What Are the New Surface Trends for 2022 and Beyond?
Find out which innovative materials designers were showcasing at The Surface Design Show this year
Read on to discover nine trends we’ll be seeing in surfaces over the next year and into 2023.
The organisers of this year’s Surface Design Show pinpointed its theme as ‘Sense of Place’. In short, this looks at the connection between humanity and the earth, focusing on how people are taking a more considered approach to their lives.
A number of talks highlighted the topic, including Liz Bell of Absolute Project Management’s useful presentation, The Importance of Sustainable Specification in Interior Design. She suggested a number of strategies for cutting waste in design projects, including considering how long each product can be used and how it can be repaired.
A way to add longevity to old furniture was displayed by Marq Design. The firm’s marquetry panels (pictured) can be used to beautifully upgrade an existing piece.
In the show’s Colour, Material and Finish Forecast: Spring/Summer 2023 talk, Colour Hive’s Hannah Malein delved deep into two of the company’s global trends stories.
The first, ‘Fury’, stems from a fearlessness and simmering anger over issues such as climate change and Covid, reminiscent of some of the political protests of the 1980s. With this in mind, Colour Hive forecasts more strong, 1980s-inspired colour palettes, such as red, black, grey and white.
The vivid, high-gloss finish of Parametric Walls’ Red Flame wall surface (pictured) was just one of the examples on display at the show.
Another theme highlighted by Hannah Malein was ‘Clinic’, which has emerged from an appreciation of the medicinal properties of science, technology, nature and wellness. A cooler, calmer palette works with this theme, including pastels and healing tones, such as lavender, yellow, green and blue.
The lavender hues on these tiles by Evan James are balanced by green, red and plaster pink. The tiles are made from 100% recycled and recyclable plastic and, as they don’t need grout or extra materials, they chime with the sustainable, waste-free solutions mentioned earlier.
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A highlight of the show every year is the Surface Spotlight Live feature, curated by trend forecaster Sally Angharad. It’s where visitors can get a truly hands-on experience of some of the show’s innovative materials.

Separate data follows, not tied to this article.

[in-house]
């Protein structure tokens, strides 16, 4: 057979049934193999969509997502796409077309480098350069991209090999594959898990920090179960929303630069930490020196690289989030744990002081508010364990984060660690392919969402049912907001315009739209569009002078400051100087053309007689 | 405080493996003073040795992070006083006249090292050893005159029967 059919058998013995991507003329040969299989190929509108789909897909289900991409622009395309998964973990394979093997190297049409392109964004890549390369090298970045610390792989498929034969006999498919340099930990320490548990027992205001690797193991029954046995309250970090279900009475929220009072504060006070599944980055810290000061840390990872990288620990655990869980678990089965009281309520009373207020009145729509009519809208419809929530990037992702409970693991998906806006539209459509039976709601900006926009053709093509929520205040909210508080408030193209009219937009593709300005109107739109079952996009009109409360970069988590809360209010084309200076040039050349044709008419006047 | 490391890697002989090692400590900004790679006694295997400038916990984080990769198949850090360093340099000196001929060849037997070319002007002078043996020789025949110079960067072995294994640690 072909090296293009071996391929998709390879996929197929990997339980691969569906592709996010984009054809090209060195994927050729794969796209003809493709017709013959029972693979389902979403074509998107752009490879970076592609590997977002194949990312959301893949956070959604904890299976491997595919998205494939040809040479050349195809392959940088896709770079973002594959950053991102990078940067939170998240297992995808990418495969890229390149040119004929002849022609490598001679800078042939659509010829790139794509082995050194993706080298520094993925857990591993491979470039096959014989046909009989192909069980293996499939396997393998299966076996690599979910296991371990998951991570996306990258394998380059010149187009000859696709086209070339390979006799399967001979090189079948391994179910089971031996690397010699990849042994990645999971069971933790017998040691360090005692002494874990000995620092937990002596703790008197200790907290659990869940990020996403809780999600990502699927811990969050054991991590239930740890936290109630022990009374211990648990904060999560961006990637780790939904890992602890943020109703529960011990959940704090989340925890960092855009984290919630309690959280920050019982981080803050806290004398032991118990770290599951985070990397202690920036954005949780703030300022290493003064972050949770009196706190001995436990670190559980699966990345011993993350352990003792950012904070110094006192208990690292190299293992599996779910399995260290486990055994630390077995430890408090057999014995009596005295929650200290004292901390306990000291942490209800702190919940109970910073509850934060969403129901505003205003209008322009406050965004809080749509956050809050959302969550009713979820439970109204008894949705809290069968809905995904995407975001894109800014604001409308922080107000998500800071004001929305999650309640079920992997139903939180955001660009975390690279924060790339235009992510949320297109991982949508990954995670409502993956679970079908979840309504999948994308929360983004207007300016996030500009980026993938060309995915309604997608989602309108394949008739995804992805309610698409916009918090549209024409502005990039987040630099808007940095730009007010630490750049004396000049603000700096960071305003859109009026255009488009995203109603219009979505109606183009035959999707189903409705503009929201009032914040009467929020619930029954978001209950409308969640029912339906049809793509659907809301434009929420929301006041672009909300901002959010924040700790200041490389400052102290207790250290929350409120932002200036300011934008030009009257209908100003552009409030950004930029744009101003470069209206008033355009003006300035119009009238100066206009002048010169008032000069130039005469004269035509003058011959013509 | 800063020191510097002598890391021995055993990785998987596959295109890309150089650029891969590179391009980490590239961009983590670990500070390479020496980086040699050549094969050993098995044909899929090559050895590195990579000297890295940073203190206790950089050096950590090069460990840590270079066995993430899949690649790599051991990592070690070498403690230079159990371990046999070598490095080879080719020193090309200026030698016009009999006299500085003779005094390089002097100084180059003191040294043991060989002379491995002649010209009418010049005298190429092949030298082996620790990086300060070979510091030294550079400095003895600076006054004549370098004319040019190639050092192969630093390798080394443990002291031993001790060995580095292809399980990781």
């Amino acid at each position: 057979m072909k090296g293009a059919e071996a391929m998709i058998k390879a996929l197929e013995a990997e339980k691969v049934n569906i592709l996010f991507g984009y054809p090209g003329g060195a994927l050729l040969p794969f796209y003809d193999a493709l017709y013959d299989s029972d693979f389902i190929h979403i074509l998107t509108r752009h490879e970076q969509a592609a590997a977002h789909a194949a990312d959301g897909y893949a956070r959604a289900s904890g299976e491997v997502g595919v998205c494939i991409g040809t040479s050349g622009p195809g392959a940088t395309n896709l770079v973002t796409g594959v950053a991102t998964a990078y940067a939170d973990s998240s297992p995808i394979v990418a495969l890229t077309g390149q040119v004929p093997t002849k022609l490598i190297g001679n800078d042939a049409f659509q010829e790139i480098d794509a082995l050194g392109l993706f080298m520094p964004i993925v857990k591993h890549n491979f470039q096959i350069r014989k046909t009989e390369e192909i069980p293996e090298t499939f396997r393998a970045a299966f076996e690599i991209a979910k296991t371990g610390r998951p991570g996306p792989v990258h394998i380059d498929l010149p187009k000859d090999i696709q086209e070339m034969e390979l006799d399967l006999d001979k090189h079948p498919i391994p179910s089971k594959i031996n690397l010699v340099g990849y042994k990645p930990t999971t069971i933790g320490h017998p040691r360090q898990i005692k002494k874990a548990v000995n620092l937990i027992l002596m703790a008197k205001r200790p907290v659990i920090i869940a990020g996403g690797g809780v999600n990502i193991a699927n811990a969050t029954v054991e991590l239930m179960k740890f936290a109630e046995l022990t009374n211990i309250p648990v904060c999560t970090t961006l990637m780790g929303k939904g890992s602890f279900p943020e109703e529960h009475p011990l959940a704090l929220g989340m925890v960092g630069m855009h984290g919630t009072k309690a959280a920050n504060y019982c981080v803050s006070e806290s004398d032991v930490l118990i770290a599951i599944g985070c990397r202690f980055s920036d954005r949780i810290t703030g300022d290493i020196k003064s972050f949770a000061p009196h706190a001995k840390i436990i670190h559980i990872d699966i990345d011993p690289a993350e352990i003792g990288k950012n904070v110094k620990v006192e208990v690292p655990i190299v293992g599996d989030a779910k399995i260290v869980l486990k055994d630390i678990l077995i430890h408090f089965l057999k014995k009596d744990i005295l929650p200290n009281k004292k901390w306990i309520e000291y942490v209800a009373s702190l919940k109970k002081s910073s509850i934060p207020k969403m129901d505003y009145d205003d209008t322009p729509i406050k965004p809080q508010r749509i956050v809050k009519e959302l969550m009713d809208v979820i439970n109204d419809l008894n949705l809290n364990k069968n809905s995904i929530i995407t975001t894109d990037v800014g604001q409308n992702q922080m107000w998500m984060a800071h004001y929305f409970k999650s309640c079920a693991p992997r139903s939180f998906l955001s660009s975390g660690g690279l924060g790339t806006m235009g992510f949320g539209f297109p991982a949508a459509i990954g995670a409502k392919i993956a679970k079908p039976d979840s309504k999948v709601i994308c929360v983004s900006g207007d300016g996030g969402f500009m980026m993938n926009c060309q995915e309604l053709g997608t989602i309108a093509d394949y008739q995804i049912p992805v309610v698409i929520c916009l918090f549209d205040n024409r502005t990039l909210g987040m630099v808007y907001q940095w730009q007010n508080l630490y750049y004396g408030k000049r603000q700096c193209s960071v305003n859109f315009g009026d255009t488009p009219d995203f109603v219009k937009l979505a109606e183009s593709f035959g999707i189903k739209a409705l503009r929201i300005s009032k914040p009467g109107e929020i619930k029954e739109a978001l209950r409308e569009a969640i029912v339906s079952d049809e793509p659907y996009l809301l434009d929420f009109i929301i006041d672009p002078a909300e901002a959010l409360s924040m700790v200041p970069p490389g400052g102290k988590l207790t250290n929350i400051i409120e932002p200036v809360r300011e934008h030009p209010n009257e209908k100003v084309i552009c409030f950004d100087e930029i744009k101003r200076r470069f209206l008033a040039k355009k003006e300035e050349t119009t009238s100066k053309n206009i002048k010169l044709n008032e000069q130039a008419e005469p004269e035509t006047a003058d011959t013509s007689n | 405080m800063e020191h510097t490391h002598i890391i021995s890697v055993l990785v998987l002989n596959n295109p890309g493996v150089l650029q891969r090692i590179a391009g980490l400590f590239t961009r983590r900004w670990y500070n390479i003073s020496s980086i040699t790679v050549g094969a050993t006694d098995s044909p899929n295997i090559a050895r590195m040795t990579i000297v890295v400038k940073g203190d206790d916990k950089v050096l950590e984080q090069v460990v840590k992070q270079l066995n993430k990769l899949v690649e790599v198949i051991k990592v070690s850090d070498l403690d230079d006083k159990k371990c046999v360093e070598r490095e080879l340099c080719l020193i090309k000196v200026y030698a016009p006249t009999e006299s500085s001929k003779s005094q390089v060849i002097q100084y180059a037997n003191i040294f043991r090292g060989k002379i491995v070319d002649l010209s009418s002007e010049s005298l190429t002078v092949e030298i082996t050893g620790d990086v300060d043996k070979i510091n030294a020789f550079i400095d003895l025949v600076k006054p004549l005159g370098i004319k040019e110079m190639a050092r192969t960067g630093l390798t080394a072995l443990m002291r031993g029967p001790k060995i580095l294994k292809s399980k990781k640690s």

This year, Sally highlighted a number of trends, including one she calls ‘Soft Lines’, where tonal shifts and subtle lines evoke a feeling of calm. Here, for example, a deep red hue subtly blends into paler tones on a soft rug by Ignorance is Bliss.
The same tonal variation can be seen on the tiles, which come in shades of black, deep burgundy, plaster pink, pale yellow and white.
More calming lines were seen elsewhere in the form of what Hannah Malein highlighted as “geometric repeats”. In the show’s New Talent section, for example, Emily Hatton’s laser-cut birch ply tiles featured geometric patterns in relief.
The tiles, which also contain resin made from waste materials, can be used as luxury wall panelling, furniture adornments (pictured) and art pieces.
In her talk on sustainable specification, Liz Bell focused on how a crucial part of sustainable design is to ensure a home is a light-filled, nature-inspired and peaceful environment.
Acoustic surfaces have an important function here, and Form at Wood has managed to combine acoustics and nature with its Caro Minus acoustic series (pictured). FSC-sourced timber has been handcrafted to form beautiful geometric panels with intrinsic acoustic properties.
The use of alternative materials to make surfaces is becoming ever more innovative, and there were plenty of examples throughout the show. A notable one was Johnson Tan’s Shell Decay project displayed in the New Talent zone.
Johnson has used natural waste materials, such as eggshells and coffee chaff, to form 100% biodegradable surfaces (pictured).
Sally Angharad also noted a trend for ‘Dappled Colour’, where recycled and repurposed materials define the colour palette of surfaces and add dappled patterns and flecks.
Here, for instance, the leather-like biomaterials in Ellie Preece’s Kitchen Archives are made from various fruits, including apples, strawberries and blueberries. The fruits, as well as natural dyes such as grass, berries and turmeric, result in a varied range of textures and designs.
The desire to maximise light and space has led to a trend that Sally Angharad calls ‘Translucent Layers’. The term refers to surfaces where designers have explored how to create translucency with hard surfaces.
In the products it supplies, Amron Architectural, for example, is using chains by Kriskadecor to create semi-transparent waves that form surfaces for walls or ceiling pendants (pictured), among other items.
Did you visit The Surface Design Show? What stood out for you? Share your thoughts in the Comments.